|Frozen Pangong Lake (photo courtesy Arun Bhat)|
Reaching Leh after nearly two days journey was tough but inspiring, especially for people like me because the purpose of travel was to get some inspiration for writing and some solitude. I am not writing here for Leh travel or Ladakh beauty, but trying to showcase a different facet of this unambiguous land of lamas.
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Leh is pretty much a small town with lots of tourists, restaurants, hotels, schools, NGOs and many other things. The real beauty of Ladakh will surface when you go outside of this town. It is astounding that in this terrain, once known as the end of the habitable word, communities have managed not merely to survive, but to evolve a rich socio-economic and cultural history. Initial wonder gives way to awe, the harsh black rock-face – faces carved with snow, clouds and mountains mists deter any thought of conquests.
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Ladakh population is composed of distinct ethnic groups, predominately the Mons, Dards and the Tibetans. The Mons is a pastoral community from the south of the Himalayas who converted to Buddhism in the time of emperor Kanishka. In most villages, they are carpenters and blacksmiths, though they are now mainly village musicians who chant the great epic of the Ladakhi, the Kesar Saga.
The Dards are peasants of Indo-European stock settled in Dras. The Dards and Mons must have bartened their farm produce for animal products with the Tibetan Chang-pas, the nomads of chang Thang. From Ladakh to Yarkand and Turkestan, the intprepid merchants continued to cross-fertilize culture when along with their goods they transported customs and technology. The ties are apparent in the common dress and linguistic unity, food habits and pastimes. It is almost as if the world beyond the passes has survived because the south-west-north-east axis was designed by nature to isolate the mountain communities, yet foster in them a curiosity cosmopolitan outlook.
Read more about Ladakh Culture
Fleeing monks, antagonist princes, adventurers all found a way into these impregnable valleys, just as the purist mountaineer still prefers to find his – on foot. The contemporary wayfarer, traveling by road through the mountains around hairpin bends, can only dimly imagine the harrowing odyssey of travelers in the past. Today, the distance from Srinagar to Leh can be covered by road in two days at a comfortable pace, once the Border Roads Organization has cut through the walls of ice in mid-June. From the pains, the route over the Bra Lacka-la is well marked. It is the trail that the nomads from the Change Thang plateau followed to bring their Pashmina goats for the shawl markers of the Punjab. Historically, military campaigns have also used the Zanskar-Bara Lacha – Chang Thang axis more frequently than the Zoji-la route.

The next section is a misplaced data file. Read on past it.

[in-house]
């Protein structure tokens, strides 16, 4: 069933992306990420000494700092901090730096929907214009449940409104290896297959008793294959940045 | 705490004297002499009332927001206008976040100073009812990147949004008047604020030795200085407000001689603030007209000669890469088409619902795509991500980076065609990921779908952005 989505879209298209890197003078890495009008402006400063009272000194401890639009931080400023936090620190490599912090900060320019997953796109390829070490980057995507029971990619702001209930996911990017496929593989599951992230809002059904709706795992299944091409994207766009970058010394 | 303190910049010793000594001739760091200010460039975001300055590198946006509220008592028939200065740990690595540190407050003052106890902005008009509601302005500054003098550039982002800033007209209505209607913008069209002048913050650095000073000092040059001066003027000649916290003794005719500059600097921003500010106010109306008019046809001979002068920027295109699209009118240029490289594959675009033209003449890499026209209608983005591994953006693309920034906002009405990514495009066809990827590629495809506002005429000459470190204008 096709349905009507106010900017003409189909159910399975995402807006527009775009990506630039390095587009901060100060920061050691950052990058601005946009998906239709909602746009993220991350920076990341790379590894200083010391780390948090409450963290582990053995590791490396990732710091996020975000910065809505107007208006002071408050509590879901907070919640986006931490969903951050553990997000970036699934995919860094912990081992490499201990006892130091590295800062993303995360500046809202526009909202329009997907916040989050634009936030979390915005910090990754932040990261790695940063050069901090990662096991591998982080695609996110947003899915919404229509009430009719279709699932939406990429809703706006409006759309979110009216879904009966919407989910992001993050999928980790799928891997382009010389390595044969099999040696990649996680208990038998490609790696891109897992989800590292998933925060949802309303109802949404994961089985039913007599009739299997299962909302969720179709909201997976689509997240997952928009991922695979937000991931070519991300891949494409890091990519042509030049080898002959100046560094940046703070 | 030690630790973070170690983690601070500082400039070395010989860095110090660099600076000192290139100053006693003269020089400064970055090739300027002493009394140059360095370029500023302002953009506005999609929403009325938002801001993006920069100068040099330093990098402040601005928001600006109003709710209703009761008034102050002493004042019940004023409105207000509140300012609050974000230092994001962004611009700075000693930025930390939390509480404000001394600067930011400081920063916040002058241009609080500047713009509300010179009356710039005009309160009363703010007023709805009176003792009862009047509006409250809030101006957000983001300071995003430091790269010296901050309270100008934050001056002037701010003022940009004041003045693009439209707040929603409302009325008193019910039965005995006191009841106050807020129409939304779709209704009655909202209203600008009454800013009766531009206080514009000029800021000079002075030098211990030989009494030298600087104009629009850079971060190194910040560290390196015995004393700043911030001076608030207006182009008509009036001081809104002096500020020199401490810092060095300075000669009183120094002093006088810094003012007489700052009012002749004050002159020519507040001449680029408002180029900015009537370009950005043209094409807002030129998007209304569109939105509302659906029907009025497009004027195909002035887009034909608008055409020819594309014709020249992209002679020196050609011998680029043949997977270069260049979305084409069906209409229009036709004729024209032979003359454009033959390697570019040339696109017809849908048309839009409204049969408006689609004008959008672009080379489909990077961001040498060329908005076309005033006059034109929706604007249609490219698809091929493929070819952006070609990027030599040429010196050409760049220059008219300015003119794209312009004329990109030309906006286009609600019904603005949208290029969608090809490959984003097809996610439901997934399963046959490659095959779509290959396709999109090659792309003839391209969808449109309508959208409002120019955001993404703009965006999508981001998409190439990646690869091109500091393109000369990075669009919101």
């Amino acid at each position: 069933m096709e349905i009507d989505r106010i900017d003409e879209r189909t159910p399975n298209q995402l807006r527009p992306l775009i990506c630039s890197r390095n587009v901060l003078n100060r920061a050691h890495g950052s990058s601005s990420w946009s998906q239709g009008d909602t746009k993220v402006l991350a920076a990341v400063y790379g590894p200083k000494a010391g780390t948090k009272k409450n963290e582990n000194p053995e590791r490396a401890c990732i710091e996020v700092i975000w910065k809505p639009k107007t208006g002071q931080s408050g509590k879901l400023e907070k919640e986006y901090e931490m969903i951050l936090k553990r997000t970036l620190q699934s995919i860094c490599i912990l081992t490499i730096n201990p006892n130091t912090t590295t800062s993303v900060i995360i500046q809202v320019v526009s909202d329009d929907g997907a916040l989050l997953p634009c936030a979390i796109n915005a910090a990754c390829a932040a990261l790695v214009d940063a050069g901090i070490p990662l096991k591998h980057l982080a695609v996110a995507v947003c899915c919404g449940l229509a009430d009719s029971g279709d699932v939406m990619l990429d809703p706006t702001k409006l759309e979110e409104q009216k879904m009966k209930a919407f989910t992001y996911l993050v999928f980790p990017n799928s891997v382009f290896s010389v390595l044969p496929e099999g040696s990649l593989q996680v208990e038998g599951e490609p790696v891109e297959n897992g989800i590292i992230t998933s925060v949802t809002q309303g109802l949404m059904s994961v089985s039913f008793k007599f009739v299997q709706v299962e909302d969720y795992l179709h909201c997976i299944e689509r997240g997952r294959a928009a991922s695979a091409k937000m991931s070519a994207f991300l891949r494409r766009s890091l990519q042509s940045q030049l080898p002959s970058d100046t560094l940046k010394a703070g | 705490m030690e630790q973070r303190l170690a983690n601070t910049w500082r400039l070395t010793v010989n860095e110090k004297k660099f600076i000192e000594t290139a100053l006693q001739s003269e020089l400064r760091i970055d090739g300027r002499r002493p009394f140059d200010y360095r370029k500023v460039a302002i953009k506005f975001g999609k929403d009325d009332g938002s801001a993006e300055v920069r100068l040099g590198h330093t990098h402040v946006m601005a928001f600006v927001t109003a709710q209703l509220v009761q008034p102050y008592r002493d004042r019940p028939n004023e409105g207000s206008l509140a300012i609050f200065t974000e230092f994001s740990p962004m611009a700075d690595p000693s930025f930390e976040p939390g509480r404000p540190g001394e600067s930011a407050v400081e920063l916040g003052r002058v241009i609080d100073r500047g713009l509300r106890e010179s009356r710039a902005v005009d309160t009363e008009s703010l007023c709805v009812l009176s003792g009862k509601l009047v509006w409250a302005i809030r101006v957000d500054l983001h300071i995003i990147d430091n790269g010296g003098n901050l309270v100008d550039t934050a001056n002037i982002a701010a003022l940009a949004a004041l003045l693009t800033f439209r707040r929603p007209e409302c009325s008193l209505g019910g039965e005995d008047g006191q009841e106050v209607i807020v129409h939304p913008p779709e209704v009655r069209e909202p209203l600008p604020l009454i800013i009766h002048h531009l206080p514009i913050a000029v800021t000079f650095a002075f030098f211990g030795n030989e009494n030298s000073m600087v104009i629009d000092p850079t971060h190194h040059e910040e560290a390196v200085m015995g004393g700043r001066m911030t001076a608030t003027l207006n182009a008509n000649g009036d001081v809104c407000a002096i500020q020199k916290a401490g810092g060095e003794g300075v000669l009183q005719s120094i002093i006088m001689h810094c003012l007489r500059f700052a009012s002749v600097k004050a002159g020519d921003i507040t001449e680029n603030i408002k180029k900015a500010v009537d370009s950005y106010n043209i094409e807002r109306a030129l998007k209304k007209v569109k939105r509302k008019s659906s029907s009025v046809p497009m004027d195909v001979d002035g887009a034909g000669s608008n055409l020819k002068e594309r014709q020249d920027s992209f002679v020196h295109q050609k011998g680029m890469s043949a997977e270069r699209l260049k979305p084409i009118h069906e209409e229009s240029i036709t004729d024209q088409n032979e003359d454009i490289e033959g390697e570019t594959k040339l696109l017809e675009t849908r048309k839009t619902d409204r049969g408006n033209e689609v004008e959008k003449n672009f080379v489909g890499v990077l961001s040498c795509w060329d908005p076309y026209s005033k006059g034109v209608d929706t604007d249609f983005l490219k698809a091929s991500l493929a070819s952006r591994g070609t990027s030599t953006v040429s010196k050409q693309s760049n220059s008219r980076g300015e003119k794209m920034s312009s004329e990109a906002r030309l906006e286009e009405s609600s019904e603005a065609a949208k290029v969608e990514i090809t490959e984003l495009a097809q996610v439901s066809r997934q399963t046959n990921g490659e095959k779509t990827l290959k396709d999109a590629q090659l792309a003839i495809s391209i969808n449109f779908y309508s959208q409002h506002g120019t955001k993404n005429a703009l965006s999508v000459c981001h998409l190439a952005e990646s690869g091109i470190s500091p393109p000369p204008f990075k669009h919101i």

Why Ladakh inspires travelers' imagination
Ladakh has always haunted the travelers’ imagination because of its sheer inaccessibility. Zealously guarded because of its strategic location, it was opened for tourism back in 1974. It is no longer the valuable Pashmina wool or the rice, salt and tea of the old trade system that draws the traveler, but the composite world of Ladakh – the fascinating fusion of ancient religions, history and stormy political events, which were the result of the proselytizing role of Buddhism. Although Ladakh is a part of Jammu and Kashmir, it retains its independent character. This makes Ladakh unique – not its resemblance to Tibet, with which it was once identified, but with which ties have now become tenuous.
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The Ladakhis as a people are naïve and spontaneous, as yet not undermined by the outsider. Their environment which defeats all those who are alien to it endows them with the capacity to retain their sturdy identity. The lonely tiers of the Lamayuru monastery appear to symbolize this spirit of endurance as do the defiant apple-green rivers that flow undeterred through narrow valleys. And the dun-colored plateau seems to have beaten back the snow-bound, sunless gullies to provide a haven to those for whom Ladakh is home.
A community in change
In a natural environment, which is by turns a hostile arctic desert and an oasis, water becomes the life-giving force, fundamental to the needs of development now visible in Ladakh. The pre-Buddhist peasant and wandering minstrel, who sang about the heroic vision of the Kesar Saga, would be amazed to see the changes that have been wrought into this world, which was then still young and free of man’s pressing need for more room and greater resources. Now the emerging pattern of emerald valleys attests to his impulse for expansion.
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